Approaches that are actively moderated, self-directed, observational, or use a mix of these methods
Approaches that rely mainly on text-based, oral, visual, or multi-media input (including body language, tone of voice)
Approaches that include methods drawn from biometrics or neuroscience
To create a qualitative plan, researchers and their client users often start by asking themselves three questions:
OBJECTIVES - Which approaches will best help us meet our reseach objectives?
When choosing qualitative methods or providers, the single most important factor to consider is: What kinds of information, insights, or inspiration does your research need to wind up with?Clear definition of "where you need to wind up" will be your best guide for decisions about planning, conducting, interpreting/analyzing, and communicating the outcomes of any type of qualitative research.
FEASABILITY FACTORS - Which approaches will be feasible, taking into consideration our resources (time, money, team availability, etc.) plus any logistical, confidentiality, privacy, legal, or compliance constraints? For example…
Will your research involve sharing condifential ideas or information with participants, and you cannot take any risk that they might capture and share this material with third parties? If so, you may be limited to using in-person methods so that participants can only walk away with whatever they can retain in their minds. When you share material with participants digitally, there is no way to guarantee that they will not capture that information using their computers, mobile devices, or cameras.
PARTICIPANT AND TEAM EXPERIENCE - Which approaches will provide the best experience for the participants, and the research/client team? For example…
In some situations, giving participants a completely anonymous way to engage in the research (where no identifiable text or visual cues are shared with other participants or client observers) can encourage much more openness on their part. In other situations, participants often value the ability to interact with people with similar needs or interest as well as the qualitative researchers.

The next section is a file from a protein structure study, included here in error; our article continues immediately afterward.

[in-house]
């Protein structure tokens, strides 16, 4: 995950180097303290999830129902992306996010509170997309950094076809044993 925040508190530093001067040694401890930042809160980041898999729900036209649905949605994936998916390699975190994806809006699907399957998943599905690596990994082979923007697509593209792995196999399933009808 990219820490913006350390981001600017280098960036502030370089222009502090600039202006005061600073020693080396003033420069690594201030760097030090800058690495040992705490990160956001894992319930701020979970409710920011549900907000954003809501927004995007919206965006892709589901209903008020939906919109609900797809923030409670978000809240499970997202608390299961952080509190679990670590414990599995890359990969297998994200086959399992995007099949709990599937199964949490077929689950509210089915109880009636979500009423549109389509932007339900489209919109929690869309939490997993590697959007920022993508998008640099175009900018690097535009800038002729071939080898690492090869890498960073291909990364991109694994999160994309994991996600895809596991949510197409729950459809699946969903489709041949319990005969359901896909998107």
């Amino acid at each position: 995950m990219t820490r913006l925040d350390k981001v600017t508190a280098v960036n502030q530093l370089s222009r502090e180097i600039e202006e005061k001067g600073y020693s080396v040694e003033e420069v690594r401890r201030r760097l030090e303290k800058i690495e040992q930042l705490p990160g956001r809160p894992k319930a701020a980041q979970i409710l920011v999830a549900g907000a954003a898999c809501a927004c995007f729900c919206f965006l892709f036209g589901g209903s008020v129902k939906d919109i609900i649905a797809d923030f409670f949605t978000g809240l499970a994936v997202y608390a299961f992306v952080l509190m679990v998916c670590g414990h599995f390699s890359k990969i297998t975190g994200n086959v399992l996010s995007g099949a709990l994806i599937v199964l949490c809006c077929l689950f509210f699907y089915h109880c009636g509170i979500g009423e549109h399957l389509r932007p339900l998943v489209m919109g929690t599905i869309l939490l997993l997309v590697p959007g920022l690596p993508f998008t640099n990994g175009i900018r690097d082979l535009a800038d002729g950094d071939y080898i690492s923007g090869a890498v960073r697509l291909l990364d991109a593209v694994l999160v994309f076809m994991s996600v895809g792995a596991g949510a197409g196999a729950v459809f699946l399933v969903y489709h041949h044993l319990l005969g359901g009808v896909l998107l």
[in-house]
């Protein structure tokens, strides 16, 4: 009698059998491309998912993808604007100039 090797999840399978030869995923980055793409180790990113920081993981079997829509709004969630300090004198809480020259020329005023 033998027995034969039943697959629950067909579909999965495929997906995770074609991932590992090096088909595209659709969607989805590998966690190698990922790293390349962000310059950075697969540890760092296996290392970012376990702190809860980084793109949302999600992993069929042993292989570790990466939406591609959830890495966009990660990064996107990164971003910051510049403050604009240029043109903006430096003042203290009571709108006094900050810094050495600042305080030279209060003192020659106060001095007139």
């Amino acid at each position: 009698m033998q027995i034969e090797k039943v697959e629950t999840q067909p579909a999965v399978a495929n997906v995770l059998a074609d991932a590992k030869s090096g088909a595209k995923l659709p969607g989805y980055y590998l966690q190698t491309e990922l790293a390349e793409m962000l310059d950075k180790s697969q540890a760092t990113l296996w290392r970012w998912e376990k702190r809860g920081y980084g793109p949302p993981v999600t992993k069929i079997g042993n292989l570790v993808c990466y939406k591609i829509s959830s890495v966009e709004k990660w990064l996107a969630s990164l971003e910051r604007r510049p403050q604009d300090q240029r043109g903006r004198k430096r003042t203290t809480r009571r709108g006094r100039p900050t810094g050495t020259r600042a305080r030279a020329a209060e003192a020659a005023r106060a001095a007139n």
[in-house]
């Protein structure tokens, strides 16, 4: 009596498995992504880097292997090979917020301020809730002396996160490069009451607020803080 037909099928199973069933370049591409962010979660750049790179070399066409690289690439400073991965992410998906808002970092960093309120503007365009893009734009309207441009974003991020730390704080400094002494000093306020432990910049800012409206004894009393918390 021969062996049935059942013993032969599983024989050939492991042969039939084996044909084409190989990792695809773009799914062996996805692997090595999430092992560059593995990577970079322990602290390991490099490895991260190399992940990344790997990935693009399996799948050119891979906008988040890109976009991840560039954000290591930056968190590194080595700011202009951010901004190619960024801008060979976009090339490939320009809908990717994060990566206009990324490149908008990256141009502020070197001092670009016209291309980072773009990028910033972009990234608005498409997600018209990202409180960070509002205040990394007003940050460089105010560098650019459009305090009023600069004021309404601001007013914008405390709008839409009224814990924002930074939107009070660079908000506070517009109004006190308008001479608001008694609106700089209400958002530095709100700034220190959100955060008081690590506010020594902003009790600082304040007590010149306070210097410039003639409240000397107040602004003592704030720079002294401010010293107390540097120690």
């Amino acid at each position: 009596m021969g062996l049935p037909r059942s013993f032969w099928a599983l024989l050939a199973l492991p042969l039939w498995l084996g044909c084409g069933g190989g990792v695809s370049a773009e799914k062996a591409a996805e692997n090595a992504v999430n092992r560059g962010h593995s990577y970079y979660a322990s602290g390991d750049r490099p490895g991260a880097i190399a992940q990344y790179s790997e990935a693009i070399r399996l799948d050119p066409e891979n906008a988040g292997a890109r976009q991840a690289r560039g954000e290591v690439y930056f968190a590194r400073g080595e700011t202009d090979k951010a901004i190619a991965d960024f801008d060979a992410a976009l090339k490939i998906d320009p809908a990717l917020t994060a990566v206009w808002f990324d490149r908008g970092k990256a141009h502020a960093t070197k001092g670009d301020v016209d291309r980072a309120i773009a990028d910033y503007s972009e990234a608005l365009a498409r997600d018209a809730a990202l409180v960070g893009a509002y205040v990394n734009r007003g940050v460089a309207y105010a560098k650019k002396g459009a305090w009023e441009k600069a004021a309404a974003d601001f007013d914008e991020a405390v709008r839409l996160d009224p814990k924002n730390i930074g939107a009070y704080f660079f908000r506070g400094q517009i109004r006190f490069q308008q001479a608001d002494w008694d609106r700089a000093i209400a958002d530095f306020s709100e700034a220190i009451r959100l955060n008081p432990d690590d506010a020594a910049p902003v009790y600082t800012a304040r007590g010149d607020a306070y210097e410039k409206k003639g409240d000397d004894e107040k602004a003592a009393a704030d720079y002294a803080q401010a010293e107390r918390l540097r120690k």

Sometimes client users work with qualitative researchers up front to set objectives and plans, then the researchers venture off to conduct, interpret, and report back on the outcomes. But often qualitative research involves close team collaboration as the research/client team works iteratively to generate ideas, explore targeting and positioning opportunities, co-create and optimize product or services, and more. When this is the case, it is important to consider which research approaches will best support this type of teamwork.
Defining objectives, feasability factors, and what you want the participant/team experience to be like, makes it much easier to make the other choices listed below. Many qualitative approaches are quite flexible scalable, and an generate very rich, rapid learning.
See for yourself. Qualitative researchers and platforms or tool providers can often share non-confidential demonstrations or case examples to help qualitative users envision a variety of classic an new ways to conduct and interpret qualitative research.
Just do it! Committing a little time and money to experimenting with qualitative options that are new to you is a low-risk way to boost your qualitative expertise. For example, if you want to explore how mobile or online approaches might expand your ability to reach and engage with your targets, try adding some live webcam sessions or mobile-enabled activities to the schedule the next time you do in-person or other types of qualitative.
Does your research need to happen in real time, asynchronously, or both ways?
Do you need to include just one or a few cities, or multiple regions or countries? Or people in remote areas?
Individuals or Groups
Do you need individual interaction, group interaction, or some of each?
Top-of-mind or In-depth
Do you need input that's top-of-mind/ visceral/ immediate, or in-depth/ thoughtful/ reflective, or some of each?
Will target participants be able and willing to participate in the methods you're considering?
What will participants need to see, smell, hear, touch, or taste?
Will participants need to express themselves in speech, writing, or other ways?
When/where/how do clients need to observe or engage with the research while it's in progress?
Unobtrusive or Engaged
Do you need methods that enable qualitative researchers to be unobtrusive, highly engaged, or both?
Are there specific qualitative techniques you need to use (image sorting, laddering, mini-breakouts, montages, etc.)?
What evidence or documentation will you need to communicate key learning effectively -- Verbatims? Visuals? Videos? Other?